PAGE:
Bundling Content to Target Keywords

If you're managing a site with a large amount of content, you're probably doing well from a search engine optimization (SEO) perspective. However, my guess is that you could increase your keyword targets without actually creating any new content. It has recently come to light that the NY Times has taken two similar approaches for expanding their keyword reach and according to the reports both are quite successful. Marshall Simmonds and Matthew Brown continue to impress!

So before I describe these techniques, let me re-iterate that you need a lot of content. I'm talking hundreds and more likely thousands of articles. Otherwise, you'll just end up with low quality pages that Google, Yahoo, and MSN will ignore.

First of all, take a look at this page from the NY Times. Notice that the page looks like a category page, but is really just a thinly veiled search results page. In this case, the results center around the keyword smoking. This keyword is supported by the URL, a basic page heading surrounded by h1 tags, breadcrumb navigation to help with cross-linking, and what's probably a dynamic sentence at the top that includes the keyword. This page is rewarded with position #9 in Google's search results. Not too bad for a page with no original content.

Now multiply this keyword targeting effort by 26 (for each letter in the alphabet) and the hundreds of keywords that appear for each letter and you can imagine the positive impact this technique can have on search engine traffic. And none of this content needs to be reviewed, edited, or approved because it's all been done before. Kudos to the NY Times SEO team!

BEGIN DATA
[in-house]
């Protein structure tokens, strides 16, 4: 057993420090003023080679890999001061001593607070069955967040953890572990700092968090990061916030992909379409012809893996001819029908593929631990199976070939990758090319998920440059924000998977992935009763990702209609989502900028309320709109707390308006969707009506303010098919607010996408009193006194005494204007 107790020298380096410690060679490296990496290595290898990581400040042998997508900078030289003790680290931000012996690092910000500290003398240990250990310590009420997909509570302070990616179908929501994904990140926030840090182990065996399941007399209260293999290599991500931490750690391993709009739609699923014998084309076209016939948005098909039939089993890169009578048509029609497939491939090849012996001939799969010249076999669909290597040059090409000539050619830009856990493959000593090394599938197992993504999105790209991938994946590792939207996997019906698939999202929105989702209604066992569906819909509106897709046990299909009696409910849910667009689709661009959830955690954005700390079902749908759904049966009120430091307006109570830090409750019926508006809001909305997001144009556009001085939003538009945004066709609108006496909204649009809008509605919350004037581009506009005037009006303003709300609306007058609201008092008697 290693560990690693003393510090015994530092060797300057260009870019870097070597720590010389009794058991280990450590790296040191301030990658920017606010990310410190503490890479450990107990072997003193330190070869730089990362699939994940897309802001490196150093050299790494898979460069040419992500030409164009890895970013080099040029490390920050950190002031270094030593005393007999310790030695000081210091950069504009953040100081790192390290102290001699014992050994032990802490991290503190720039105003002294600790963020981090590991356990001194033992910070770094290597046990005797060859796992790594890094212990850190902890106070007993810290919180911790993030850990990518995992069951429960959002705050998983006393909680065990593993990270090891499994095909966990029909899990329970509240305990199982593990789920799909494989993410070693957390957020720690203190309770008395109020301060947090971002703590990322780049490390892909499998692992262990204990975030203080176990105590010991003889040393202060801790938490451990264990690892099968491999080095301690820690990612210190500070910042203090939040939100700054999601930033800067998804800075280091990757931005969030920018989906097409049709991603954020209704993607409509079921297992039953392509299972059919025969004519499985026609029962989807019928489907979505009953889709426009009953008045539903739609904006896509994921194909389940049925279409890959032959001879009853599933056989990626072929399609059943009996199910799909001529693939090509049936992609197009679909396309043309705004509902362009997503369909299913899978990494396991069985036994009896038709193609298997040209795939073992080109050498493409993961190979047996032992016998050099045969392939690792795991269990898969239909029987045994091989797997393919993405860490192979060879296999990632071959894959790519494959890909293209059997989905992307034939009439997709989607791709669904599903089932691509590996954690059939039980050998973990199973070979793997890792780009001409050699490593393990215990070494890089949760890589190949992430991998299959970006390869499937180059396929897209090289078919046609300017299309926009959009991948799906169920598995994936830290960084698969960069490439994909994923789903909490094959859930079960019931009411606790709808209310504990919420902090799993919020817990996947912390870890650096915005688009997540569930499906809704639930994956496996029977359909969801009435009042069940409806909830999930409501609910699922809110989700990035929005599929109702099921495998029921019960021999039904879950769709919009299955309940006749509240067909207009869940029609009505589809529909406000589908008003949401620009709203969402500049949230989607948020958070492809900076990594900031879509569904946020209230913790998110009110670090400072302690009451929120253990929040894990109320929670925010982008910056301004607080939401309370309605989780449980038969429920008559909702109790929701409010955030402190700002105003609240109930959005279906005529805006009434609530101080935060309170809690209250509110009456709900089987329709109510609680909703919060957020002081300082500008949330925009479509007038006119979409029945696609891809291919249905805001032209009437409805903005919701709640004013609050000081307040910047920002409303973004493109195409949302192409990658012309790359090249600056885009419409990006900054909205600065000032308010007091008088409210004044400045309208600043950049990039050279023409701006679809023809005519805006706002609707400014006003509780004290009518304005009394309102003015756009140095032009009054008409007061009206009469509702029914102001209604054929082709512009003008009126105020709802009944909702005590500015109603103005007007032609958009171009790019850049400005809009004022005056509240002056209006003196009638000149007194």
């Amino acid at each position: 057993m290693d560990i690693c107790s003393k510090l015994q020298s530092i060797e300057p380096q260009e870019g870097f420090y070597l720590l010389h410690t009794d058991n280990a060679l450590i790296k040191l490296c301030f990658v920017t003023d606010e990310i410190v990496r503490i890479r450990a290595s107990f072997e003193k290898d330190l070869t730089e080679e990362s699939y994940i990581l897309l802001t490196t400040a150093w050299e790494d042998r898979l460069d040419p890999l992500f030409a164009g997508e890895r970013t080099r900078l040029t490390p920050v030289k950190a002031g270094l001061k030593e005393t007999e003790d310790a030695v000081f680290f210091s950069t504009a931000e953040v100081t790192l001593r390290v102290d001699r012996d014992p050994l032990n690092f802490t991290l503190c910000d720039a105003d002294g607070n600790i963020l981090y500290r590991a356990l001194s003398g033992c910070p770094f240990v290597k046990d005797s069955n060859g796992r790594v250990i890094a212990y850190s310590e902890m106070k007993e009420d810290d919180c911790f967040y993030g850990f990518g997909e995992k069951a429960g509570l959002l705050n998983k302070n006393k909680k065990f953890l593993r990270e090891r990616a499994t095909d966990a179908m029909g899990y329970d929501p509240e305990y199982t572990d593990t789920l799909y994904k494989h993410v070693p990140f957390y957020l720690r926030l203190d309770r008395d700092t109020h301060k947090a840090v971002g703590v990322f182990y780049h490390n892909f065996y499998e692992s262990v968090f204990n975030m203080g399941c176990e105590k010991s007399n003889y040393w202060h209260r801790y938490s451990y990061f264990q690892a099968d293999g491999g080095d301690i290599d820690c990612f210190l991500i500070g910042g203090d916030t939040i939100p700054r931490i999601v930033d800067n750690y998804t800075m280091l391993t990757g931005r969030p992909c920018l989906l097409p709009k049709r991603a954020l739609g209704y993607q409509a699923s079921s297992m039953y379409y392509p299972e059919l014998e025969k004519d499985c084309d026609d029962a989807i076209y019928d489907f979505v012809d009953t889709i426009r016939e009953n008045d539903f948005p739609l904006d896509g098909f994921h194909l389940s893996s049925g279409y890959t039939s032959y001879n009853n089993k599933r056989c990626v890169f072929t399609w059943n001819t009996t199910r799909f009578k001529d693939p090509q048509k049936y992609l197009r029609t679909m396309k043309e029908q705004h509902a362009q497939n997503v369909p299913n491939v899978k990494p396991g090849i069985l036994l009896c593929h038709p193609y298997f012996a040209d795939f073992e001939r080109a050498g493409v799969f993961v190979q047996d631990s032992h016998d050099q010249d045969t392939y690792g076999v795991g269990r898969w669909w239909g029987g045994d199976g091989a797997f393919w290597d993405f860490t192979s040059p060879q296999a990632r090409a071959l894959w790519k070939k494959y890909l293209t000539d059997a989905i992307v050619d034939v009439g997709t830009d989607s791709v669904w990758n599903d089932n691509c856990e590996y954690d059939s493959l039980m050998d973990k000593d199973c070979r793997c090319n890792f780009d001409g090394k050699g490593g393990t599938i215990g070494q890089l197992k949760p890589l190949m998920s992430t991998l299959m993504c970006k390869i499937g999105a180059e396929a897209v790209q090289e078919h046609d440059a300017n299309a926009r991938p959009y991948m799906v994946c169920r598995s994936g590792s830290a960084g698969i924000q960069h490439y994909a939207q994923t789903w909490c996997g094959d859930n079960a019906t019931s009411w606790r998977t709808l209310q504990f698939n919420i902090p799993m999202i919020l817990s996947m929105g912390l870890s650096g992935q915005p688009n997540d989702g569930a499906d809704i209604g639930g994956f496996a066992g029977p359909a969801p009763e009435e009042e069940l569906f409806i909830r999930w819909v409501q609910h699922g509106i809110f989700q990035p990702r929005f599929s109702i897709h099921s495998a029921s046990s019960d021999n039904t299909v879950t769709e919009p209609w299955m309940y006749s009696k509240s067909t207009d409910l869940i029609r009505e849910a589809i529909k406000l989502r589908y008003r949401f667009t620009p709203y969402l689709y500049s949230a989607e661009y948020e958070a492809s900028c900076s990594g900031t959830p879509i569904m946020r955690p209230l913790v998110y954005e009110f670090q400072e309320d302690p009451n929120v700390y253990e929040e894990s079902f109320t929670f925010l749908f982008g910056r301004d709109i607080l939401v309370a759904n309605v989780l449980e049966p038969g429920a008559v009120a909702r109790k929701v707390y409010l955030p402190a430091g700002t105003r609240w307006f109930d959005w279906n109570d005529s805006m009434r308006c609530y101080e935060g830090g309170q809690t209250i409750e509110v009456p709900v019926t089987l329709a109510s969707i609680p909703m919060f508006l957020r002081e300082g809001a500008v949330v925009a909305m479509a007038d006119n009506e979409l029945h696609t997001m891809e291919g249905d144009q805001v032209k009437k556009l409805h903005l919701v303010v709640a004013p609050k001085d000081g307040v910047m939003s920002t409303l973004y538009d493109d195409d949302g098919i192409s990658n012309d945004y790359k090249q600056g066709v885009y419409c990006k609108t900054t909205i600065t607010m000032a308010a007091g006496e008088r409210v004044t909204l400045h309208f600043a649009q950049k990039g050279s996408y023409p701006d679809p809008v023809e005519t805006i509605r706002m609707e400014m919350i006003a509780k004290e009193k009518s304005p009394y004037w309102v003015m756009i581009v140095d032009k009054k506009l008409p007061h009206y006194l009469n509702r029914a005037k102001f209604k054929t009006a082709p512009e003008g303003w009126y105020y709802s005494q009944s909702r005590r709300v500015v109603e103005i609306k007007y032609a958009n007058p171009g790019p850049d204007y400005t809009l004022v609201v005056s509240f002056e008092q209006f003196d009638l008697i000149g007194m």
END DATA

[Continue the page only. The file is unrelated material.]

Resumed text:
A related technique they're employing doesn't even pretend to hide the search results nature of the pages. With this second approach, the NY Times is “allowing” internal search result pages to get indexed. Loren Baker describes an example and flat out calls this search engine spam. Danny Sullivan reminds us about a warning from Google to keep search result pages out of their index. Of course, this is the NY Times and we've seen them break new ground before. After all, they're the same folks that introduced the whitehat SEOs to legitimate cloaking.

For us regular SEOs, I'd suggest going the way of the topic or category page. Sure the underlying technology may be equivalent to a user doing a search, but at least you can control exactly what keywords to target by pre-defining the search terms. In this regard I share a similar opinion with John Andrews who sees these tactics as just another feather in one's competitive webmastering cap. The real problem is that with the NY Times joining Wikipedia in dominating the search results, it's going to remain hard to rank for generic terms so you're going to need to be creative about what you target.

1 Star2 Stars3 Stars4 Stars5 Stars (1 votes, average: 4.00 out of 5)


  1. I am quite skeptical about the structure as such. Level 3 navigation and yet PR 3 (TLBR). Too much of ads just distract the main content.

  2. Sorry, John. I re-read your post and I think it was the tone that made me misinterpret your statements. In particular it seemed to bother you that the articles were presented as being "fresh" when in fact they aren't. And yes, reading Loren's article probably put me in a certain frame of mind.

    Anyway, I edited my post to put you in the not spam camp (which is where I am) lower in the article just in case people don't bother to read your comment.

  3. Careful there, cowboy. I never said this was spam, and I would not have said that. If you're not sure how to categorize me as an SEO, you might read more of my blog http://www.johnon.com/ but please don't allow third-hand reports to color your perspective.

Leave a Reply

Your email address will not be published. Required fields are marked *

Notify me of followup comments via e-mail.